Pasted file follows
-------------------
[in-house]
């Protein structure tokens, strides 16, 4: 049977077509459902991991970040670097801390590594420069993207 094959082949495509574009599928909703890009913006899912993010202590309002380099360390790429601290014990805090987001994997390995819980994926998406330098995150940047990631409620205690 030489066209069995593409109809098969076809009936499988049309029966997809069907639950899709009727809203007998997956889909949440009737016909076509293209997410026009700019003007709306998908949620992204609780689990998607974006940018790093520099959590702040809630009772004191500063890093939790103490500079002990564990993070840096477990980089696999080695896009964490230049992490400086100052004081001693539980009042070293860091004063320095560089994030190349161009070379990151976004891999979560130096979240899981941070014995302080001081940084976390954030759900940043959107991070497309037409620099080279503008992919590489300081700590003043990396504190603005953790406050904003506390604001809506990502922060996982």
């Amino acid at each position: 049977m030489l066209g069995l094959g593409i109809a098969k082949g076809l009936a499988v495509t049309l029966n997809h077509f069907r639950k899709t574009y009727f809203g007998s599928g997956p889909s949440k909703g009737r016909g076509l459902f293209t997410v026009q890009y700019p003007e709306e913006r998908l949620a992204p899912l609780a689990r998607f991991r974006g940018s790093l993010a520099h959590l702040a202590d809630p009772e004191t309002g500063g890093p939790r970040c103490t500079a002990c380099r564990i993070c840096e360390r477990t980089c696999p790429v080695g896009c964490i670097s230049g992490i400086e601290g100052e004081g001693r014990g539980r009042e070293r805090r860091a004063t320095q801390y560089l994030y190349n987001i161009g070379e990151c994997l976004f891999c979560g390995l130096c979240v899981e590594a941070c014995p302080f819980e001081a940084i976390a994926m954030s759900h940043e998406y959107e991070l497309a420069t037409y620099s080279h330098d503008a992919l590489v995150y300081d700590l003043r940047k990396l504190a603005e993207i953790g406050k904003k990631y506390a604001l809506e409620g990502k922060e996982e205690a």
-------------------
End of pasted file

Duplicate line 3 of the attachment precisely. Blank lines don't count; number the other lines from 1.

């Amino acid at each position: 049977m030489l066209g069995l094959g593409i109809a098969k082949g076809l009936a499988v495509t049309l029966n997809h077509f069907r639950k899709t574009y009727f809203g007998s599928g997956p889909s949440k909703g009737r016909g076509l459902f293209t997410v026009q890009y700019p003007e709306e913006r998908l949620a992204p899912l609780a689990r998607f991991r974006g940018s790093l993010a520099h959590l702040a202590d809630p009772e004191t309002g500063g890093p939790r970040c103490t500079a002990c380099r564990i993070c840096e360390r477990t980089c696999p790429v080695g896009c964490i670097s230049g992490i400086e601290g100052e004081g001693r014990g539980r009042e070293r805090r860091a004063t320095q801390y560089l994030y190349n987001i161009g070379e990151c994997l976004f891999c979560g390995l130096c979240v899981e590594a941070c014995p302080f819980e001081a940084i976390a994926m954030s759900h940043e998406y959107e991070l497309a420069t037409y620099s080279h330098d503008a992919l590489v995150y300081d700590l003043r940047k990396l504190a603005e993207i953790g406050k904003k990631y506390a604001l809506e409620g990502k922060e996982e205690a």